DAN WHELDON: Yeah, well, for one, it doesn't matter where -- I'm going to talk about fans in particular, it doesn't matter where they come from, who they are, in racing it really doesn't matter to me. The biggest thing for me and the way I've been brought up is if it wasn't for the fans, there wouldn't be motor racing in general. They really make our sport. I think my personality fits in with anybody, in answer to that question. That's not to say that I'm going (inaudible). That would be my personality in general. But in order to win at Michigan, I think right now the way the championship is so close, I think people are going to have to make sure that their race cars are very, very fast. You know, when we run in packs like we do, there's often the need to balance speed of the race car with handling in traffic. I think people are going to be -- I think people are going to be so desperate to be quick that they're going to perhaps compromise that and perhaps not be so good in traffic. I think that's going to be a mistake. For me personally I'm going to want as quick a race car as I can have with a (inaudible) handling in traffic. That's what I'm going to be working on. Honda have been very, very strong on the superspeedways in the past. I don't expect them to be any different this time. I expect certainly Tomas Scheckter and Tomas Enge to be fast, as do I expect Helio Castroneves and Sam Hornish to be fast. I'm going to try to stay clear from Sam and Helio, because I saw what happened to them last time they raced together. I don't want to be involved in that little mix.
Q. You did say that you had been contacted by Formula One, NASCAR, and then you said other IRL teams. Other IRL teams have called you?
DAN WHELDON: Yes. They've shown interest in what my situation is for next year. I mean, let's not get too distracted.
Q. I'm not too distracted. I'm just clarifying that's what you said.
DAN WHELDON: Yes.
Q. You're a little naive on Talladega fans. If you're not Earnhardt, they don't care.
DAN WHELDON: I'll try and make them care. How is that?
Q. Todd, I wanted to ask you from your perspective what's the Danica Patrick impact been? What has it translated to in terms not just raw numbers for TV, but also in buzz and phenomenon and so on?
TODD HARRIS: It's certainly given us another angle, another story. The most important story is always the man or woman who wins the race. This year, Dan captured I think the country and racing fan's imagination when he got that victory, and hadn't done so for the Brits since Graham Hill. I think that was fantastic. I think Danica gives just I don't want to say another entre. She's another driver. As Tony Kanaan has said before, "If they're watching Danica, they're watching us," so that's a good thing for us. Our ratings are up. I think Indianapolis was up 60%. Ratings across the board are 30%. I think Danica, as Dan has pointed out, is partly responsible for that. But I think we're doing a better job this year in personalizing all the drivers. I think that's something that maybe has been missing. I know NASCAR does a fantastic job. You really can't venture into a supermarket in the States without seeing someone on the NASCAR circuit in a cardboard cutout hawking a beverage or some kind of product. I think they've done a great job. They should be congratulated for that. Their drivers are certainly reaping the rewards financially of that. I think our job on television is to kind of do the same thing in a less advertising way, but to bring out the personalities, because we do have fantastic personalities, and they're all so diverse. Someone like Bryan Herta and Dan Wheldon, I don't know if they're going to go shoe shopping together, but they certainly have the same flair of driving and they're on a perfect team. That Andretti Team Green has great personality. Rahal Letterman, Team Penske, Target Chip Ganassi. I think Danica has given us another entre is the best way to say it on the IndyCar Series, and one more aspect for people to tune in to watch.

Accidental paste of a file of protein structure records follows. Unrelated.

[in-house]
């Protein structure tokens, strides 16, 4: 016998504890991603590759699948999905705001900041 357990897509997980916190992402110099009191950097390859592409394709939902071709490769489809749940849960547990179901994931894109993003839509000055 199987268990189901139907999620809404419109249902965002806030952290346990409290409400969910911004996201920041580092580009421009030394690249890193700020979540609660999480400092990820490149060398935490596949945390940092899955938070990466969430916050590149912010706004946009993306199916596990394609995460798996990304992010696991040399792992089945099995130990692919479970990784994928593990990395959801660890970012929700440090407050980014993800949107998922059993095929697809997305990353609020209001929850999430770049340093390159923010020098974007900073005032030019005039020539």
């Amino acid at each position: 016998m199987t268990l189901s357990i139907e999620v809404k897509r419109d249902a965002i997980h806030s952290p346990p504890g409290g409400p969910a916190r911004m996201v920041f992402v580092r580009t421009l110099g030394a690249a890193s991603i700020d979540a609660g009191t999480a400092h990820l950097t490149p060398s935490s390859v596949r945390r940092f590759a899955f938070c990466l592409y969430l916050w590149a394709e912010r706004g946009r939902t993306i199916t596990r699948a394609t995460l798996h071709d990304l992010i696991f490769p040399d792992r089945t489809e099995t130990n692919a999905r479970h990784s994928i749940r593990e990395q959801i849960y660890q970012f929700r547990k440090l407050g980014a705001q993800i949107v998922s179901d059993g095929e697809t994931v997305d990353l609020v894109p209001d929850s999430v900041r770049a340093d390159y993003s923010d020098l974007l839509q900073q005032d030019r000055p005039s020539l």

Q. I want to know whether your trainer is getting you to lose weight so you're not handicapped being overweight?
DAN WHELDON: Actually, you know, that's a good English question right there.
Q. That's what I thought.
DAN WHELDON: I've certainly not been in any pubs recently for fear of being slow on the superspeedways. But, no, I think with the whole Danica situation, and people saying obviously with her difference in weight to some of us being an advantage, it has somewhat changed our training program. I know we focused a lot on not only cardio, but a lot on weights previously. That's somewhat slowed down a little bit. We focus a lot more on cardio to try to get me somewhat smaller, to help that situation. But it's one of those things where I think if you look at Danica's weight, yes, perhaps it is an advantage for the superspeedways, but I personally don't think that's enough to make a race win different. I think it certainly helps, but I think there's so many elements to an IndyCar race that you can't say that's going to make or break you. On the same token, I personally don't think that advantage should be taken away from Danica because I think at places like Sonoma, she's perhaps being smaller going to find it very difficult because it is a very physical racetrack. You don't see us being disadvantaged for that advantage. You know, it has changed our training program to some extent, but not greatly.
Q. Are we going to have team orders at the end of the two races this year?
DAN WHELDON: I have no idea. Certainly Andretti Green Racing, that's the one good thing, the one element of the team that is very, very good in comparison to a lot of other teams. I mean, in Formula One especially you see it. You can't get two individuals to have the same equipment. But I will say at the team, I think this is another reason why we get on so well, is the fact that everybody gets treated equally. I say that with great confidence. Not one of us ever feels like the other is being favored more than another. It's certainly not the case. If some drivers mathematically -- they don't have the chance to be able to win the championship, then I think we will perhaps get help. It won't jeopardize the other person's chances of winning. If that person can genuinely win a race, the team would never stop another from doing that. That's not their style. I will say that everybody gets equal equipment all the time. That's something for the bosses.
TIM HARMS: Dan and Todd, thanks a lot for taking the time out to join us this afternoon. We appreciate that. We'll see you up in Michigan.
TODD HARRIS: Thank you.
DAN WHELDON: Thank you. Todd, good to speak to you again.
TODD HARRIS: Take care.
TIM HARMS: Ladies and Gentlemen, Danica Patrick had a conflict this afternoon for this call, but she will be available in approximately an hour at 4:00 eastern. Call-in number is the same.